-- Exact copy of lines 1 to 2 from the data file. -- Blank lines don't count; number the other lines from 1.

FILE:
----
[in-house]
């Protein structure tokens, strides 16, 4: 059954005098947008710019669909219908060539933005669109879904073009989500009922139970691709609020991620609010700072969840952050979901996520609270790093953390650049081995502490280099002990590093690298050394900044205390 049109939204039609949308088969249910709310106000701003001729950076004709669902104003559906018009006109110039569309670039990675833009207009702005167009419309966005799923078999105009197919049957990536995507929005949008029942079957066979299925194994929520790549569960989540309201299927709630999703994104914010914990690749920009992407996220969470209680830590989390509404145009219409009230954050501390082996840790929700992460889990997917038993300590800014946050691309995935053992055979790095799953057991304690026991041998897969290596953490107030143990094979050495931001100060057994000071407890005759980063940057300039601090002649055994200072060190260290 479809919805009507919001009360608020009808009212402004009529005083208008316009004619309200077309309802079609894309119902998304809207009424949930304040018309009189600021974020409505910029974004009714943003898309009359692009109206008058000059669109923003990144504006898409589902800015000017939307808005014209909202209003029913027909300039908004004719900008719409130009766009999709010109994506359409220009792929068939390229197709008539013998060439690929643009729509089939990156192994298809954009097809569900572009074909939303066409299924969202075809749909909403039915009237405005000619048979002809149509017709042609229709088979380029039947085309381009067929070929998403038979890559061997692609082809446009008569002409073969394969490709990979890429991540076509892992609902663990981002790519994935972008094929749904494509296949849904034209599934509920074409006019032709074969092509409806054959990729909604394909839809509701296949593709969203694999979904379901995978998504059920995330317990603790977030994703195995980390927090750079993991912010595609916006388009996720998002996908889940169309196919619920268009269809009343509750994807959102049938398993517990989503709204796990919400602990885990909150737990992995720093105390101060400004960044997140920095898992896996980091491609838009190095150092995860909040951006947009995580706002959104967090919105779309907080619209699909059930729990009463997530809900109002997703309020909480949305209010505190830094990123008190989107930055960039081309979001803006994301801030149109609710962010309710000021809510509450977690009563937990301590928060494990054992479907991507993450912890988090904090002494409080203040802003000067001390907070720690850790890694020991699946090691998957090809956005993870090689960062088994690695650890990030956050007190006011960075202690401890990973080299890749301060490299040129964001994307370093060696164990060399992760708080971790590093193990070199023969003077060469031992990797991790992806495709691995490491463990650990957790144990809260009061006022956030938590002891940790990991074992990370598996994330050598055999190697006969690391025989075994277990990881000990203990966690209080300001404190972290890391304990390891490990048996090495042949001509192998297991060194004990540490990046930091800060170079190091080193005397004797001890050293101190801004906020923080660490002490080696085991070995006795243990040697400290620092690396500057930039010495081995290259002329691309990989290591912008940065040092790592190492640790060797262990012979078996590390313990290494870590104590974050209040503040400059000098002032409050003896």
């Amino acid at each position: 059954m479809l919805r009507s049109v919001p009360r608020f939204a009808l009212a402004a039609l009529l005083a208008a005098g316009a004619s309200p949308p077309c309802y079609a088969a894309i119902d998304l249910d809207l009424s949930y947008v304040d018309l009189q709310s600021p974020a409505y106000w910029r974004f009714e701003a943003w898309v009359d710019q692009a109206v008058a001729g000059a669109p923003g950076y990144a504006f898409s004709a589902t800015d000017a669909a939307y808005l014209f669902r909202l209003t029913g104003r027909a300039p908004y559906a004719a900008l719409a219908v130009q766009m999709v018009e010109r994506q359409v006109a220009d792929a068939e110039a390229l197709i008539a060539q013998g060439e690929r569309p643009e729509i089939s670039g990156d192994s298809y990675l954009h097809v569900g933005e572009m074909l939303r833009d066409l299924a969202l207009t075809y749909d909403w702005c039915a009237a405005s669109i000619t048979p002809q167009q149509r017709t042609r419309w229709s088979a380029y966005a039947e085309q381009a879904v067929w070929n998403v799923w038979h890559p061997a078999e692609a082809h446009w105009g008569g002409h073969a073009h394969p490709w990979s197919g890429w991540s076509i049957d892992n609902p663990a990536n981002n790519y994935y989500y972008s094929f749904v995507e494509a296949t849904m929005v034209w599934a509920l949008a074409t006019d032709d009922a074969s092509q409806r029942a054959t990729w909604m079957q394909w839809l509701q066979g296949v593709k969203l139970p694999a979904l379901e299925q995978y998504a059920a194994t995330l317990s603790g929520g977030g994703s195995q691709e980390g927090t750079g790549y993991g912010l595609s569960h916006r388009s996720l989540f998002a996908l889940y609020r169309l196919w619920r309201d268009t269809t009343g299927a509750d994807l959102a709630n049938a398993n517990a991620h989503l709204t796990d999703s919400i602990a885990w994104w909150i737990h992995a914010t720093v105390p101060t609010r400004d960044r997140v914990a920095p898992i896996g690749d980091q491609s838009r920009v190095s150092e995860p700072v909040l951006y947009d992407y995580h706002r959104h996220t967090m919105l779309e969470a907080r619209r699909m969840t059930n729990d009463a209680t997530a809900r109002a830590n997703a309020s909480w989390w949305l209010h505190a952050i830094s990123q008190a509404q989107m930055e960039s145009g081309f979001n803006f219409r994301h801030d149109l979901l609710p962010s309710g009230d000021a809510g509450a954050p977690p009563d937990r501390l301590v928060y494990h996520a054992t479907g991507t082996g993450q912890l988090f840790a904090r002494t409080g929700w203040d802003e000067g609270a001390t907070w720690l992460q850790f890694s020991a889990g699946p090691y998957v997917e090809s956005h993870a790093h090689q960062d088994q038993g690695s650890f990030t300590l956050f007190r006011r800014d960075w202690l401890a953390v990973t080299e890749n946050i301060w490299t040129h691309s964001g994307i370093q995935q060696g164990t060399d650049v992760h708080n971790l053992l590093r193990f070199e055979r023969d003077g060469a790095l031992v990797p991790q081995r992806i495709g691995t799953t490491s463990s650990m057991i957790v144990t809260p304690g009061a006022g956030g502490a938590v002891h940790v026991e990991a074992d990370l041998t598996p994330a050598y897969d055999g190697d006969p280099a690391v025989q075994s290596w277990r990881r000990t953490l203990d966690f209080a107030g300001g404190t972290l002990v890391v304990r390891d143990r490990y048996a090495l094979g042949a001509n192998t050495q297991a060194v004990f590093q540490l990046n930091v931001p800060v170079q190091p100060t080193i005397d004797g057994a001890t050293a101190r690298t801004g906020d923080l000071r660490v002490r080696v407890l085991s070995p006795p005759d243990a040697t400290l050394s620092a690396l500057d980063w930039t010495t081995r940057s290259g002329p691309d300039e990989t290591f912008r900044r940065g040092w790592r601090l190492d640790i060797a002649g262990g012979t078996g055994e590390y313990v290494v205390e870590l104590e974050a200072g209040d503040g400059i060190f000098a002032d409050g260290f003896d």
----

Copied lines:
[in-house]
């Protein structure tokens, strides 16, 4: 059954005098947008710019669909219908060539933005669109879904073009989500009922139970691709609020991620609010700072969840952050979901996520609270790093953390650049081995502490280099002990590093690298050394900044205390 049109939204039609949308088969249910709310106000701003001729950076004709669902104003559906018009006109110039569309670039990675833009207009702005167009419309966005799923078999105009197919049957990536995507929005949008029942079957066979299925194994929520790549569960989540309201299927709630999703994104914010914990690749920009992407996220969470209680830590989390509404145009219409009230954050501390082996840790929700992460889990997917038993300590800014946050691309995935053992055979790095799953057991304690026991041998897969290596953490107030143990094979050495931001100060057994000071407890005759980063940057300039601090002649055994200072060190260290 479809919805009507919001009360608020009808009212402004009529005083208008316009004619309200077309309802079609894309119902998304809207009424949930304040018309009189600021974020409505910029974004009714943003898309009359692009109206008058000059669109923003990144504006898409589902800015000017939307808005014209909202209003029913027909300039908004004719900008719409130009766009999709010109994506359409220009792929068939390229197709008539013998060439690929643009729509089939990156192994298809954009097809569900572009074909939303066409299924969202075809749909909403039915009237405005000619048979002809149509017709042609229709088979380029039947085309381009067929070929998403038979890559061997692609082809446009008569002409073969394969490709990979890429991540076509892992609902663990981002790519994935972008094929749904494509296949849904034209599934509920074409006019032709074969092509409806054959990729909604394909839809509701296949593709969203694999979904379901995978998504059920995330317990603790977030994703195995980390927090750079993991912010595609916006388009996720998002996908889940169309196919619920268009269809009343509750994807959102049938398993517990989503709204796990919400602990885990909150737990992995720093105390101060400004960044997140920095898992896996980091491609838009190095150092995860909040951006947009995580706002959104967090919105779309907080619209699909059930729990009463997530809900109002997703309020909480949305209010505190830094990123008190989107930055960039081309979001803006994301801030149109609710962010309710000021809510509450977690009563937990301590928060494990054992479907991507993450912890988090904090002494409080203040802003000067001390907070720690850790890694020991699946090691998957090809956005993870090689960062088994690695650890990030956050007190006011960075202690401890990973080299890749301060490299040129964001994307370093060696164990060399992760708080971790590093193990070199023969003077060469031992990797991790992806495709691995490491463990650990957790144990809260009061006022956030938590002891940790990991074992990370598996994330050598055999190697006969690391025989075994277990990881000990203990966690209080300001404190972290890391304990390891490990048996090495042949001509192998297991060194004990540490990046930091800060170079190091080193005397004797001890050293101190801004906020923080660490002490080696085991070995006795243990040697400290620092690396500057930039010495081995290259002329691309990989290591912008940065040092790592190492640790060797262990012979078996590390313990290494870590104590974050209040503040400059000098002032409050003896």